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Year : 2018  |  Volume : 21  |  Issue : 3  |  Page : 157-161

Basic hemostatic parameters in adults with sickle cell anemia at Ahmadu Bello University Teaching Hospital, Zaria Nigeria

Department of Haematology and Blood Transfusion, Ahmadu Bello University Teaching Hospital, Zaria, Nigeria

Correspondence Address:
Dr. Ibrahim Usman Kusfa
Department of Haematology, Ahmadu Bello University Teaching Hospital, Zaria
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DOI: 10.4103/smj.smj_2_17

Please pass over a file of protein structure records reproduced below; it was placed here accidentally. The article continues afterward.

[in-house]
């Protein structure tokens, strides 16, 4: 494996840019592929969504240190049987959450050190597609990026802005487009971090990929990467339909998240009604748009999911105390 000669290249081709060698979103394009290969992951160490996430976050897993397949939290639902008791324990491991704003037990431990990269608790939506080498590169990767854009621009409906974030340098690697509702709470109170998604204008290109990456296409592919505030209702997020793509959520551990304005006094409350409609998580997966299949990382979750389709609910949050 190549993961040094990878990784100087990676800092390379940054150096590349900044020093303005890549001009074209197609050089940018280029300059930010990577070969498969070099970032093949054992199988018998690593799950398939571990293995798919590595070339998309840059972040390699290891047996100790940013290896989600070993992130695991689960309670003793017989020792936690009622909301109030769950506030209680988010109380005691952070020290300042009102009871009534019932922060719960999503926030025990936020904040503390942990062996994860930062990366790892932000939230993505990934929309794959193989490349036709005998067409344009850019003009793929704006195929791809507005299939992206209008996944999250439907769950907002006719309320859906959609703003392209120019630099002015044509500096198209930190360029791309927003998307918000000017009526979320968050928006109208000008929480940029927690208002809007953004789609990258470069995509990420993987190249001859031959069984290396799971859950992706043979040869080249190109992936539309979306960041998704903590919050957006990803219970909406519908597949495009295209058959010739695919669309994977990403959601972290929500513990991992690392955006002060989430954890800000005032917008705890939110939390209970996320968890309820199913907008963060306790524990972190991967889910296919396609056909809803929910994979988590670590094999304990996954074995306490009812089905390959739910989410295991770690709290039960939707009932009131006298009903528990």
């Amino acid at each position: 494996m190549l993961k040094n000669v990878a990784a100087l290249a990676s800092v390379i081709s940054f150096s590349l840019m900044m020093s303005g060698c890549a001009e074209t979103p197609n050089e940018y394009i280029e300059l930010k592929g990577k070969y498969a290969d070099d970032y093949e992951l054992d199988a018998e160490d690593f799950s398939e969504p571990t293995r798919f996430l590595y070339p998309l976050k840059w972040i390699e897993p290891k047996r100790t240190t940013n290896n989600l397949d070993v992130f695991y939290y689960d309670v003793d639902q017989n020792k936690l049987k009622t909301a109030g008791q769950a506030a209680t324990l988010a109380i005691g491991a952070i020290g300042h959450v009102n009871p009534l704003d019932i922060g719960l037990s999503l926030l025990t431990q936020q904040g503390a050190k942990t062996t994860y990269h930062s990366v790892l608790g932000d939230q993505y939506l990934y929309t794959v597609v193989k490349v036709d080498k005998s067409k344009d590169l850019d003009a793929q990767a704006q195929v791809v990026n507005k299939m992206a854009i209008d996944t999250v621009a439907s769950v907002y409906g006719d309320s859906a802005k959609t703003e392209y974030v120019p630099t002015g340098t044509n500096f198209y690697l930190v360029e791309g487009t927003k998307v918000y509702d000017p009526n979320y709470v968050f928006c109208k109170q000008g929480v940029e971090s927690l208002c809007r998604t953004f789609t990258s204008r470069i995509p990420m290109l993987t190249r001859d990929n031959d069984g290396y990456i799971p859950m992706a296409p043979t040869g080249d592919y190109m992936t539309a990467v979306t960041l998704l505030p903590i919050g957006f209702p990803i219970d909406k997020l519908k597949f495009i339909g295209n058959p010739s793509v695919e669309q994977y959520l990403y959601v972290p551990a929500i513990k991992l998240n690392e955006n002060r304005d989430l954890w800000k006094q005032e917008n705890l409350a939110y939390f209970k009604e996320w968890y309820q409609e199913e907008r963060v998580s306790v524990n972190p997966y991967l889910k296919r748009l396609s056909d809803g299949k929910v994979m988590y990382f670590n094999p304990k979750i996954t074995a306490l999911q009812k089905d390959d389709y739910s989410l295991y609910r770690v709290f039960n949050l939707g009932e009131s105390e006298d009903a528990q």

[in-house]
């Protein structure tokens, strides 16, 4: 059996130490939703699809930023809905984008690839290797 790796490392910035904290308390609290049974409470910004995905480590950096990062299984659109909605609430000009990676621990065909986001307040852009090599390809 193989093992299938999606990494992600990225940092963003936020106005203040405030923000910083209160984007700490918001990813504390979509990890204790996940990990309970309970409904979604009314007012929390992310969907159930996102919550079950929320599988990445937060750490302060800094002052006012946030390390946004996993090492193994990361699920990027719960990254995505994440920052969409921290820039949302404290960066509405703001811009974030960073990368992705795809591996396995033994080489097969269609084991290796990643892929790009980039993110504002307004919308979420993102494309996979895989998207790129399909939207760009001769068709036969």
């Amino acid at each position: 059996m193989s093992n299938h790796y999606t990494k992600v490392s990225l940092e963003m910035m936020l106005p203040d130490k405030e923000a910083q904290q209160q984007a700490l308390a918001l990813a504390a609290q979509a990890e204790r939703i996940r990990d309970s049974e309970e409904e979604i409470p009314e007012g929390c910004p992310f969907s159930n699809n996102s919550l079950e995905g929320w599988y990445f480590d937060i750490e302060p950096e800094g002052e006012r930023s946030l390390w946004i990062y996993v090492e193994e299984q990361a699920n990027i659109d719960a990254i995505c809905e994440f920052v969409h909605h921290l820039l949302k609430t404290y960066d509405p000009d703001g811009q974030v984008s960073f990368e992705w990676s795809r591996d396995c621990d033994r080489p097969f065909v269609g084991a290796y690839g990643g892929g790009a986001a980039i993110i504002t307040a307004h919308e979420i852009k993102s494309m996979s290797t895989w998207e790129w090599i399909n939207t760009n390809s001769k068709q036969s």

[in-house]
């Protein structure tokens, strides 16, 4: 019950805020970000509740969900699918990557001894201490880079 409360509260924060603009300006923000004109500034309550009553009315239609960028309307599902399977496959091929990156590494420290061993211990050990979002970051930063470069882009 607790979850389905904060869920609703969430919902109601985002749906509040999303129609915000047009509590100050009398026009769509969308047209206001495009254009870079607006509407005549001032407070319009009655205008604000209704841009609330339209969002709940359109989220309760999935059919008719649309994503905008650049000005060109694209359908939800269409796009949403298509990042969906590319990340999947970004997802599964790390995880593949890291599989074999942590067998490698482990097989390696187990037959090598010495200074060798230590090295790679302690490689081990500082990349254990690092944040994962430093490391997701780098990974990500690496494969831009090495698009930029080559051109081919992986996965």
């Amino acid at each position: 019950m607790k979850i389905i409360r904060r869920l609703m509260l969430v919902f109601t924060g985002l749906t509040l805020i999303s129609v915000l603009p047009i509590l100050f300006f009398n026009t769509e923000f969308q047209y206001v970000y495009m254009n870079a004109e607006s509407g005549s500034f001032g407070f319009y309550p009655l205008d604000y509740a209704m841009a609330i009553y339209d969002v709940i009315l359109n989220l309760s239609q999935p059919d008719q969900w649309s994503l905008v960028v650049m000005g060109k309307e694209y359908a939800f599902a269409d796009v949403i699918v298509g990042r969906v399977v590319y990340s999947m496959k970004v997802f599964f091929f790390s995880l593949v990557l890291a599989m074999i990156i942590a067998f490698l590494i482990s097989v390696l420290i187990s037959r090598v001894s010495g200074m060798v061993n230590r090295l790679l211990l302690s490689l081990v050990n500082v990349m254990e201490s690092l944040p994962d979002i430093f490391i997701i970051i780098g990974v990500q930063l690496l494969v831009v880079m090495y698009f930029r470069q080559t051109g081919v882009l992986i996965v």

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Background: Reports from various studies showed that patients with sickle cell anemia (SCA) have altered components of hemostasis such as platelet function, the procoagulant, anticoagulant, and the fibrinolytic pathways. These altered components may be different or the same based on regions, racial, or environment. Determining the basic hemostatic parameters in our environment is imperative because from records this may be the first time such a study is being carried out and the altered components so involved may give an insight as to the clinical phenotypes we have in our setting. The data obtained from this study may also provide reference values appropriate for therapeutic intervention. The objective of this study is to determine some basic hemostatic parameters in patients with SCA in steady state attending the hematology clinic of Ahmadu Bello University Teaching Hospital Zaria, Nigeria. Materials and Methods: We conducted a case–control study involving fifty patients with SCA (HbSS) in steady state and 25 healthy volunteers with normal hemoglobin (HbAA) as controls between the ages of 15 and 50 years, with females comprising 40 (53.0%) and 35 (47.0%) males. Steady state refers to a point in time where a patient with SCA is not experiencing an acute painful crisis or any changes due to therapy for at least four consecutive weeks after a previous painful crisis. Platelet count was determined by hematology analyzer (Sysmex XT–2000i, Sysmex Corporation, CPO Box1002 Kobe 650–8691, Japan) while bleeding time (BT) was performed using Ivy's method, using disposable Bevel lancet with the test carried out in duplicate and superficial veins were avoided. Prothrombin time (PT), activated partial thromboplastin time (APTT), and thrombin time (TT) were estimated using semi-automated coagulation analyzer. Results: The age ranges of both the patients and the controls were 15–50 years and 15–34 years with mean ages of both was 23.80 ± 7.46 and 24.28 ± 3.48 years (P = 0.76) respectively. Females comprised 53.0% of all the study participants. The mean values of hemostatic parameters in the SCA and controls groups were: Platelets (499.82 ± 208.23 vs. 230.36 ± 106.65 × 109/L, 95% confidence interval [CI]; 180.9881, 357.9319, P < 0.0001), BT (2.99 ± 0.98 vs. 2.94 ± 0.92 min, −0.4219, 0.5139, P = 0.845), PT (12.43 ± 3.11 vs. 13.18 ± 1.11 s, 95% CI; −2.0335, 0.5335, P 0.248), ±8.80 vs. 17.20 ± 5.11 s, 95% CI; 0.4874, 8.0846, P = 0.028), respectively. Conclusion: A significant increase in platelet count, TT and a significant decrease in APTT were observed in patients with SCA. These can be an evidence of hypercoagulable nature of SCA. We recommend that patients with SCA, especially those with frequent and severe vaso-occlusive crises should have these basic hemostatic tests as a baseline and during routine clinic follow-up for improved patient management.

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